The expense ratio was 29.8% in the quarter, compared to 27.4% in the prior year. That increase reflects the impact of lower premium volume as well as higher accruals for contingent commissions and the continuation of start up cost for some of our new business. So, overall our combined ratio was 88.7 for the quarter with combined ratios by segment of 85.3 for specialty, 90.9 for regional, 85.4 for alternative markets, 97.4 for reinsurance and 87.9 for international.

The carrying value of our investment portfolio was $13.2 billion at the end of the year. That includes $11 billion of fixed income securities, $855 million of arbitrage securities and approximately, $1.3 billion invested in common and preferred stocks and in partnerships and affiliates.

Our municipal holdings made up approximately $5.2 billion of fixed income investments at year end. And you'll see on page nine of this quarter's earnings release that we have showed... shown the ratings profile for the municipal portfolio. Approximately half of the municipals are uninsured and have an average rating of AA plus. In the other half that is insured, has an average rating for the underlying security, that's without considering any insurance enhancement, of AA minus. And the aggregate for all the fixed income cum securities, the average rating with insurance enhancement is also AA plus and without enhancement is a straight AA.

Page nine also presents some details on the residential mortgage-backed securities which totaled $1.6 billion at year end and as the schedule shows, most of those mortgage-backed securities were issued by government or government-sponsored agencies and there are no sub-prime exposures. Our earnings from the investment portfolio were $173 million in the fourth quarter, up 5% from a year ago. The average yield on the overall portfolio was 5.3%, down from 5.6% in the prior-year quarter.

On the tax equivalent basis that is adjusting for the tax benefit of municipals, the average yield is 6.1% for both of fourth quarter and the full year. For the arbitrage trading account, the average yield was 6.8% in the quarter down from 11.8% in the prior-year period. And the overall duration of the fixed income portfolio was 3.4 years at year-end. On a cost basis, the carrying value the portfolio increased 11% for the year, as our operating cash flow continues to be strong with the cash flow of $350 million in the fourth quarter and approximately $1.5 billion for the full year. Of course, both investment and investment income are less than they otherwise would be, as a result of the stock repurchases which totaled $450 million. All that gives is an ROE of 22% and a growth in book value per share, again after stock repurchases of 14% on a pro forma basis adjusted for the stock repurchases, book value per share grew by 19%.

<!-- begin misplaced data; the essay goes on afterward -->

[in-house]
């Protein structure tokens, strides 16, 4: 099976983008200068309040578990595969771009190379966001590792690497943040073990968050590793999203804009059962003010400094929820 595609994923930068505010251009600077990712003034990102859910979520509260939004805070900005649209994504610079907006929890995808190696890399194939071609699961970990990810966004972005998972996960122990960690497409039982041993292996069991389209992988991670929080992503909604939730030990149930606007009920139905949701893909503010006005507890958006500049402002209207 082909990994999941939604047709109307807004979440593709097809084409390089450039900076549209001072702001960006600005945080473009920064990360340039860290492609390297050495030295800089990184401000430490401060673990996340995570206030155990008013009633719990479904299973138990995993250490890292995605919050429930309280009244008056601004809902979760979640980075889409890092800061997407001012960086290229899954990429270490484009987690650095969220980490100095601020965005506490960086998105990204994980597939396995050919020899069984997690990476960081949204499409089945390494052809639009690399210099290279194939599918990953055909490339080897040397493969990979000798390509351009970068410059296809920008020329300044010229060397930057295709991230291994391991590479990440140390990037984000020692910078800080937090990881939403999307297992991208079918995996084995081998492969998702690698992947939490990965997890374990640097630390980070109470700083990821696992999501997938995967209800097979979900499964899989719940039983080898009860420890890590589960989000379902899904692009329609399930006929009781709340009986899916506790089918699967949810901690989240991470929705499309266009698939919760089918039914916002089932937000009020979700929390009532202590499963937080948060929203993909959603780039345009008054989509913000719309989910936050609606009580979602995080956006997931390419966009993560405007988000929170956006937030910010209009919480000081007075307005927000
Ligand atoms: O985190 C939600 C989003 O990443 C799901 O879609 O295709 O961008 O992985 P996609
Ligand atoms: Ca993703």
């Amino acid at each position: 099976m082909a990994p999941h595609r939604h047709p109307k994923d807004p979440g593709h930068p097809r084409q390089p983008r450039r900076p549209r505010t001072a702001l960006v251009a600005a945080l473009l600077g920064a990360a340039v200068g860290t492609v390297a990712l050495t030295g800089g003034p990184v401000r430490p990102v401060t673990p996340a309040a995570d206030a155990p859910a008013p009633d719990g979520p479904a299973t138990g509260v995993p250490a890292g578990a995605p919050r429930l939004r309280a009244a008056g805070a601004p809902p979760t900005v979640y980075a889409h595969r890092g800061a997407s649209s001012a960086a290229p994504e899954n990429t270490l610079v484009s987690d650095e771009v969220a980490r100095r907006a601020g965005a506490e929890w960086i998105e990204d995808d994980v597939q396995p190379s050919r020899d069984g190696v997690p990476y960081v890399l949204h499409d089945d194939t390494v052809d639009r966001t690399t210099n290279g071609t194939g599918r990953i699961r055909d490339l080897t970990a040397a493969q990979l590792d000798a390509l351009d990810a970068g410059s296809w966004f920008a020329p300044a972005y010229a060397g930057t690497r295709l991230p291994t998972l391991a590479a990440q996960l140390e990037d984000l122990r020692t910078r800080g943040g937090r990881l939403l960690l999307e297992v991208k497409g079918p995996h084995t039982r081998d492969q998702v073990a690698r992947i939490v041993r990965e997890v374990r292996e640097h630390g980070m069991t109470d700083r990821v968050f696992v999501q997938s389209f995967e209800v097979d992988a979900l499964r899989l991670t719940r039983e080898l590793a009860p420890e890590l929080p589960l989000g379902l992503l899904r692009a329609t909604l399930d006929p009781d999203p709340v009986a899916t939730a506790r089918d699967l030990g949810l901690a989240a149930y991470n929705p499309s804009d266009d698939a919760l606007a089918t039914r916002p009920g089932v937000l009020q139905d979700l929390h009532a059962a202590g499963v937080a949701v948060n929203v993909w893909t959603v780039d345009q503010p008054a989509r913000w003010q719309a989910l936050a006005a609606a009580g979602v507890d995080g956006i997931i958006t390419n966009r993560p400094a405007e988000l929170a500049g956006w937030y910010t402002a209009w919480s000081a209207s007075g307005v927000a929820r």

William R. Berkley - Chairman and Chief Executive Officer

Thanks Gene. Unfortunately I might add that while we believe over a period of three or four years, stock repurchases benefit all those individual numbers, in the short run they do tend to confuse them and in some cases have an adverse impact.

Let me try and take you through the general outlook about our business, first by segment and then overall. Specialty business, a very competitive, it is the place where the business now is being entered by new competitors. Lots of the people in Bermuda who were primarily reinsurers who decided specialty business is attractive and the marginal specialty business is now being entered by the standardized companies, who soften their underwriting standards to accept certain kinds of risks that heretofore were viewed as not acceptable and went to the excess in surplus alliance market. So it's a place where we're concerned about our volume.

The reinsurance business has been the first place where volumes has been hit as Gene mentioned and it's an easy place to just enter and in both those areas, it's not only pricing that's gotten soft but terms and conditions, especially things moving over from the E&S market to the standard markets. The terms and conditions of the policies are substantially different. So, it's much more attractive to move to that standard market. The same is true in the reinsurance market. People are accepting business without the kinds of safeguards and verifications that we think are necessary. So reinsurance down substantially in premium volume and we see our specialty business beginning to be impacted on a greater level than our standard market business.

Regional business pretty much holding its own, prices are down modestly, very modestly probably less than 1% overall. We are pretty pleased with where they stand. The biggest risks in that market are being impacted the most, the smaller risks the least. But that business continues to do well and hold its own.

Alternative Market business; the core parts of the business continues to do well. The service areas where we're managing assigned risks plans and so forth are being adversely impacted, because when you are in a softening market, less business goes with the assigned risk plans. So you're seeing business we leave there.